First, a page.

As the most populous city in the world, Shanghai has been shaped by travelers and settlers from all over. This is particularly evident in the city's food, which has been influenced by the culinary styles from both the northern and southern regions of China, as well as dishes from throughout the entire continent of Asia. This cultural integration holds true at Shanghai Café, where the chefs use recipes the Hu family has spent the past half-century perfecting. These recipes follow various Shanghai cooking principles—for instance, the original flavors of meats and fish are allowed to shine through rather than being drowned out by heavy marinades or sauces that are too sweet or salty.
Though the recipes are traditional, they respect modern, healthful eating habits by incorporating natural broths and stocks and limiting the use of oil. Some of the restaurant's signature dishes include boiled dumplings, steamed pork buns, and dim sum—a Shanghai staple. In the spirit of Shanghai's pan-Asian tendencies, the menus also include Thai dishes, such as pad kee mao (drunken noodles), nigiri, sashimi, and maki.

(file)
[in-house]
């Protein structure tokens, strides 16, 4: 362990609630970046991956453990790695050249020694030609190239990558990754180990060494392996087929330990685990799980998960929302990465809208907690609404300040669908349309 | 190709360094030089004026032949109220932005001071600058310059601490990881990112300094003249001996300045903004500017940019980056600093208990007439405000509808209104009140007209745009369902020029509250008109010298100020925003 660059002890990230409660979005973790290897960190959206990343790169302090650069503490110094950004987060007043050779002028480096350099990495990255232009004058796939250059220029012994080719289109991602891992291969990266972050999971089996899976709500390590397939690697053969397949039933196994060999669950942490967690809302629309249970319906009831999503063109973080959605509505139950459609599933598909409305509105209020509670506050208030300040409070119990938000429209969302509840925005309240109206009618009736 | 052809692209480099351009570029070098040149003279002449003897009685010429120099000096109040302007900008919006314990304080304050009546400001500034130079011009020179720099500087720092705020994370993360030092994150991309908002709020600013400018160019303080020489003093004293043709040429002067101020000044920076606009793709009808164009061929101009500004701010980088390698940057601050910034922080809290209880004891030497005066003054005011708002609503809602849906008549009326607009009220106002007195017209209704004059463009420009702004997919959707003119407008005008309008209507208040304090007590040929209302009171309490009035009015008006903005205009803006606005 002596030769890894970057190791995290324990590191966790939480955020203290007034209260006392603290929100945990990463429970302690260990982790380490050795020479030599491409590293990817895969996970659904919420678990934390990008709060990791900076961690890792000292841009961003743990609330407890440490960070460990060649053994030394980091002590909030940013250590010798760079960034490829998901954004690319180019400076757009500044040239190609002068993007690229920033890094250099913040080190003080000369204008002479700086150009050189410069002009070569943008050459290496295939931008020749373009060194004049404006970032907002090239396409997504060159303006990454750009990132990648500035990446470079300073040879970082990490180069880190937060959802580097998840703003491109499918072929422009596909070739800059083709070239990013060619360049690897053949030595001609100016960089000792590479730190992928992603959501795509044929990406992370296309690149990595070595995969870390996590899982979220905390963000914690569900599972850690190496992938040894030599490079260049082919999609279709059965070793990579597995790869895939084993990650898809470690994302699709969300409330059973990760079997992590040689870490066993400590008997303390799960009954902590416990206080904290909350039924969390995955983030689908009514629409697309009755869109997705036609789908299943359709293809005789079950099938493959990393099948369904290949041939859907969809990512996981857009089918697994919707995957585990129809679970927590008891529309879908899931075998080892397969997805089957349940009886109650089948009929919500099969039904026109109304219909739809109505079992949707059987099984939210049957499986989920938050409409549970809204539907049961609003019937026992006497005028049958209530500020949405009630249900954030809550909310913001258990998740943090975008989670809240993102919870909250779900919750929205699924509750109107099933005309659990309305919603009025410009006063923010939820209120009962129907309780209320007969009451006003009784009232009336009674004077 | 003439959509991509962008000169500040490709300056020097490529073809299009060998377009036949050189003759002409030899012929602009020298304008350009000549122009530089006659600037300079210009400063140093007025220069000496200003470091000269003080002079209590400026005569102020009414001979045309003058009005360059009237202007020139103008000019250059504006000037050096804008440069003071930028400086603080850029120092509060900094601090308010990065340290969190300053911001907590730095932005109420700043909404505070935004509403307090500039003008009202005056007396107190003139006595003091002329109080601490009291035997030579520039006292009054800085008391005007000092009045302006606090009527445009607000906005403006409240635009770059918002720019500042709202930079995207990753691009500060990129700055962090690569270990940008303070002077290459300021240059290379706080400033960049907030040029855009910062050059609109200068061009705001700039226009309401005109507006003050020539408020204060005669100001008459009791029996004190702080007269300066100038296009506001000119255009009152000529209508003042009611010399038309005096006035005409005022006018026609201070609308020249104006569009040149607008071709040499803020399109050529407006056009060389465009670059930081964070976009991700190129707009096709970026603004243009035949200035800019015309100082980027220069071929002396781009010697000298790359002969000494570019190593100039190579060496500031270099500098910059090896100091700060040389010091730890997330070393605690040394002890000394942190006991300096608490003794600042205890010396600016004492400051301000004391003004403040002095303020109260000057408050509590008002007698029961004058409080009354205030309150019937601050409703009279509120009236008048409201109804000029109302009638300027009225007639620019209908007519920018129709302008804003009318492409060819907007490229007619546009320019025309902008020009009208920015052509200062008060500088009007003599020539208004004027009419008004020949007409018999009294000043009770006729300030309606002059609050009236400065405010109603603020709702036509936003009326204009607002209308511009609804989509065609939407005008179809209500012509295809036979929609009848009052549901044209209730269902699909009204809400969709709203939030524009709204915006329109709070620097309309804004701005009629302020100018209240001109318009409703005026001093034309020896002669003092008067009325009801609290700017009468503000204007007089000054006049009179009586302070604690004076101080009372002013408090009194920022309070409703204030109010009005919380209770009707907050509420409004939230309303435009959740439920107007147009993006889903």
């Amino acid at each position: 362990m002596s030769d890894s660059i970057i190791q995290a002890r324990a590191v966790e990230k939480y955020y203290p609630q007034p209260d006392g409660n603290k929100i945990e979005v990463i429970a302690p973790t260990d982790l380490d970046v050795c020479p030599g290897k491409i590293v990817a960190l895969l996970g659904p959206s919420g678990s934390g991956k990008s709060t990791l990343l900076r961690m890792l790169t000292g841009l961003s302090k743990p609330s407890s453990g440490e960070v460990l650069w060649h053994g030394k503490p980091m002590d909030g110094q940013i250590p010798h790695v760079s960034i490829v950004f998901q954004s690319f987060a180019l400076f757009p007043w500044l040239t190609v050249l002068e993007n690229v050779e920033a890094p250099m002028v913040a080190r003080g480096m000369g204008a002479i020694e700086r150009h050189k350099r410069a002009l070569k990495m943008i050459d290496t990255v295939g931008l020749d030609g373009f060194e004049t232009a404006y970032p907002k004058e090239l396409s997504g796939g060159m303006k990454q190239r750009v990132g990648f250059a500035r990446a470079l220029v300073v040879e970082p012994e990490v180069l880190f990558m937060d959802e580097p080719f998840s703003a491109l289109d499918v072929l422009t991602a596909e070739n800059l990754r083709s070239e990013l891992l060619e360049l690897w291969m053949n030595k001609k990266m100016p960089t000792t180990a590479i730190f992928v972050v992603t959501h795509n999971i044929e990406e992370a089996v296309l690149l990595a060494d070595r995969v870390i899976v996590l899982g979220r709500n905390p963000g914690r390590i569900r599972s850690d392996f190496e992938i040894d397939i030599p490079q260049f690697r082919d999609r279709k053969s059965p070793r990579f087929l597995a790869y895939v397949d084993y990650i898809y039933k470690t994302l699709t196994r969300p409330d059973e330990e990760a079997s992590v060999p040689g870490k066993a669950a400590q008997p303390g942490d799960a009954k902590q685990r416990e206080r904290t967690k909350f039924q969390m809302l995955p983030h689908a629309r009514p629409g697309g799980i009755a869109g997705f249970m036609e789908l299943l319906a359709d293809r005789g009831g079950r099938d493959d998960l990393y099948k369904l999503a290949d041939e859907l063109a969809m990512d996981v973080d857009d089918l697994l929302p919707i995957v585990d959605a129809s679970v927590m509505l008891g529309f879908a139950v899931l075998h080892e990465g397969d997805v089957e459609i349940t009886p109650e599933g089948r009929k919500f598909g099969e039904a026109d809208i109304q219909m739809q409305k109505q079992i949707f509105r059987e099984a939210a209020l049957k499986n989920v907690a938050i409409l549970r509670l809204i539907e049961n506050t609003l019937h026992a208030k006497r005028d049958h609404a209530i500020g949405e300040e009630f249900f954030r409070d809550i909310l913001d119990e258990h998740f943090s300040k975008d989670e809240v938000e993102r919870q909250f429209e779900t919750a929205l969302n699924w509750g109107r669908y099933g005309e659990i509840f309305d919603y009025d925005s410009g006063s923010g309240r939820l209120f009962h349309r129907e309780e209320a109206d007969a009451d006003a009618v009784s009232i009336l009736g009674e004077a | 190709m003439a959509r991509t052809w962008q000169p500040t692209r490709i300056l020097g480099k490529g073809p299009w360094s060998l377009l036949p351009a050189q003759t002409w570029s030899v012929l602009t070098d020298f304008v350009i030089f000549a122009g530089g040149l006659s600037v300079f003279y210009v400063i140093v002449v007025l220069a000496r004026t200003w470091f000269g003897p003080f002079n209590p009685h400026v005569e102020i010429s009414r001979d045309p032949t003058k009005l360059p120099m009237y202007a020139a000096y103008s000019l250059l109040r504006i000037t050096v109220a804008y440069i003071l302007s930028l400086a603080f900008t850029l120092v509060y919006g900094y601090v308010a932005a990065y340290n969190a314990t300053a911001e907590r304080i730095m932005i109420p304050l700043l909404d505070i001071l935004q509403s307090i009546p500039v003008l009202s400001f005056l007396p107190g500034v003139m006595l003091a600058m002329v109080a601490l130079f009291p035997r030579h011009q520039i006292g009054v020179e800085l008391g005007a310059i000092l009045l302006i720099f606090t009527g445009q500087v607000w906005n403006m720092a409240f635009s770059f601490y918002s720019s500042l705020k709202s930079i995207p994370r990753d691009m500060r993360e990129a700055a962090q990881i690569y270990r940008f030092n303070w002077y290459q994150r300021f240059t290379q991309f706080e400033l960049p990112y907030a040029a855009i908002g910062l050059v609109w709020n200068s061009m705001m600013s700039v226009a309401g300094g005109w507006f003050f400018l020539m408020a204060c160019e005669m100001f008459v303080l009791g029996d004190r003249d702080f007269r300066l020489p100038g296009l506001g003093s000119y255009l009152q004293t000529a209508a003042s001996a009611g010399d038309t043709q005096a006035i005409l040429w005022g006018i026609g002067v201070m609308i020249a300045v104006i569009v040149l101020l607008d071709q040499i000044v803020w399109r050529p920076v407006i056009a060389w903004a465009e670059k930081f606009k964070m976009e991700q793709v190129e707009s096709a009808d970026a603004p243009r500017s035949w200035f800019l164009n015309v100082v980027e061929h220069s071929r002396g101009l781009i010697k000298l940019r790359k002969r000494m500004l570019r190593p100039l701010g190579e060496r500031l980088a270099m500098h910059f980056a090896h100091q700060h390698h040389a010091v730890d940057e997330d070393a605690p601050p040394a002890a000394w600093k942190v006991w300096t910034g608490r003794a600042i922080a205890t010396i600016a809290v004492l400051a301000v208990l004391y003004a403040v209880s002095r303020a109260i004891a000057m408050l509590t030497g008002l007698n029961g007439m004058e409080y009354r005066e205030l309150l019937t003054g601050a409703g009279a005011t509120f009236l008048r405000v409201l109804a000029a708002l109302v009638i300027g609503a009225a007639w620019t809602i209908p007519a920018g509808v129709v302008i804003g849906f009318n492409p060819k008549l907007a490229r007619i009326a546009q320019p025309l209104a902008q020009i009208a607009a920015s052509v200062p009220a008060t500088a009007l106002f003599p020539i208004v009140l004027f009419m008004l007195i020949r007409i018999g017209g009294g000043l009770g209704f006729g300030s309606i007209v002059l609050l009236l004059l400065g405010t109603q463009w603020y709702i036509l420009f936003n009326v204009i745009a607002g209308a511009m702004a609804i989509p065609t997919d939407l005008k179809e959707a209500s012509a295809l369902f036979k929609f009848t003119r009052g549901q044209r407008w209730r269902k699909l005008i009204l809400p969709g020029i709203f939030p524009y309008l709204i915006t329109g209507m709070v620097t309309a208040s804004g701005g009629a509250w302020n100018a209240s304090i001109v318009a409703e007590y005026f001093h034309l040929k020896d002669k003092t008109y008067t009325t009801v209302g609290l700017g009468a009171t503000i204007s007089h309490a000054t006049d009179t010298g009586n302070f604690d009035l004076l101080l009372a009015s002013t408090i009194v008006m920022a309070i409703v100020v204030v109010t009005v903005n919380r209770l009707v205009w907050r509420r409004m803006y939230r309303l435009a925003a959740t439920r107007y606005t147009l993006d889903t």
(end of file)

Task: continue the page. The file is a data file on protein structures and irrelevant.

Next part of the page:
Potomac Pizza?s chefs toss and stretch fluffy, nonfat, and cholesterol-free dough into pizzas lauded by the Washington Post for ?returning pizza to its good name? in a world of national chains. The DC-area pizzerias create each pie with freshly-made sauce and a selection of 24 toppings, such as grilled chicken, eggplant, feta cheese, and Canadian bacon. Potomac Pizza?s kitchens also whip up calzones, and other Italian specialties such as lasagna and veal parmesan, served in Potomac?s dining rooms or nestled into boxes for takeout and delivery orders.
Potomac gets a taste of the Big Apple at Brooklyn's Deli & Catering, where caraway seed-spangled rye bread bookends stacks of pastrami, corned beef, and brisket. All of this meat is slow-cooked on-site and sliced paper-thin?owner Guy Brandt won't have it done any other way. His sandwiches range from standbys like tuna melts and Philly cheesesteaks to specialty items, such as the Esther's Delight: pastrami, cole slaw, and Russian dressing on pumpernickel.
The deli delivers more than just sandwiches, though. There's matzoh ball soup and stuffed cabbage, plus Dr. Brown's soda for washing it all down. Rugelach and hamentaschen also sit enticingly on the counter, awaiting the universal signal for dessert: three belly-pats in quick succession.